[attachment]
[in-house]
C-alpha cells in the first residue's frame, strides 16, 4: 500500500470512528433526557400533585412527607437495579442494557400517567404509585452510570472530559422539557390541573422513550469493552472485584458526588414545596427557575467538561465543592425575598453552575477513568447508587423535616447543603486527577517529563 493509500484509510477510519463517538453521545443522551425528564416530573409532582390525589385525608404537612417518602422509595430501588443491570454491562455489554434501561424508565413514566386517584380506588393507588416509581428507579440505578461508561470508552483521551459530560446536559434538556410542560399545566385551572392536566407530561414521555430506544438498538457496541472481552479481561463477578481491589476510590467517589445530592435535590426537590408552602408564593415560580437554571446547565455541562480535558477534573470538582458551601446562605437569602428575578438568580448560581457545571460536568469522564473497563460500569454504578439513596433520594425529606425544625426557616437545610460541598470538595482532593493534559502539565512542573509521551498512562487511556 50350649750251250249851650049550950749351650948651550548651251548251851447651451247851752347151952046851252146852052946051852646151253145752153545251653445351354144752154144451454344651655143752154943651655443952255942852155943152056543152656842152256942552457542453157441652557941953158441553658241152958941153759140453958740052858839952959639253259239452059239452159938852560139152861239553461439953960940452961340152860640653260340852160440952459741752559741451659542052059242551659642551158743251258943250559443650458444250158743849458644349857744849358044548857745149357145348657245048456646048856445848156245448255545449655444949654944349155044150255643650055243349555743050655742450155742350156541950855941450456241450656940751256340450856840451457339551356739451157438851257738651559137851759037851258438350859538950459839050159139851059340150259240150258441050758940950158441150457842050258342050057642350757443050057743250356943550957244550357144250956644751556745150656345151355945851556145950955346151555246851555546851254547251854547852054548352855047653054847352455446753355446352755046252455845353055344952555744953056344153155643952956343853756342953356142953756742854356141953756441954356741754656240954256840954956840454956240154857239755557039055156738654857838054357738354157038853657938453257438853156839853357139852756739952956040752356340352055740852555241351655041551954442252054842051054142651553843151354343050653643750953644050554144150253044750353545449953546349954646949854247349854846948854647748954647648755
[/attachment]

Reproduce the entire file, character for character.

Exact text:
[in-house]
C-alpha cells in the first residue's frame, strides 16, 4: 500500500470512528433526557400533585412527607437495579442494557400517567404509585452510570472530559422539557390541573422513550469493552472485584458526588414545596427557575467538561465543592425575598453552575477513568447508587423535616447543603486527577517529563 493509500484509510477510519463517538453521545443522551425528564416530573409532582390525589385525608404537612417518602422509595430501588443491570454491562455489554434501561424508565413514566386517584380506588393507588416509581428507579440505578461508561470508552483521551459530560446536559434538556410542560399545566385551572392536566407530561414521555430506544438498538457496541472481552479481561463477578481491589476510590467517589445530592435535590426537590408552602408564593415560580437554571446547565455541562480535558477534573470538582458551601446562605437569602428575578438568580448560581457545571460536568469522564473497563460500569454504578439513596433520594425529606425544625426557616437545610460541598470538595482532593493534559502539565512542573509521551498512562487511556 50350649750251250249851650049550950749351650948651550548651251548251851447651451247851752347151952046851252146852052946051852646151253145752153545251653445351354144752154144451454344651655143752154943651655443952255942852155943152056543152656842152256942552457542453157441652557941953158441553658241152958941153759140453958740052858839952959639253259239452059239452159938852560139152861239553461439953960940452961340152860640653260340852160440952459741752559741451659542052059242551659642551158743251258943250559443650458444250158743849458644349857744849358044548857745149357145348657245048456646048856445848156245448255545449655444949654944349155044150255643650055243349555743050655742450155742350156541950855941450456241450656940751256340450856840451457339551356739451157438851257738651559137851759037851258438350859538950459839050159139851059340150259240150258441050758940950158441150457842050258342050057642350757443050057743250356943550957244550357144250956644751556745150656345151355945851556145950955346151555246851555546851254547251854547852054548352855047653054847352455446753355446352755046252455845353055344952555744953056344153155643952956343853756342953356142953756742854356141953756441954356741754656240954256840954956840454956240154857239755557039055156738654857838054357738354157038853657938453257438853156839853357139852756739952956040752356340352055740852555241351655041551954442252054842051054142651553843151354343050653643750953644050554144150253044750353545449953546349954646949854247349854846948854647748954647648755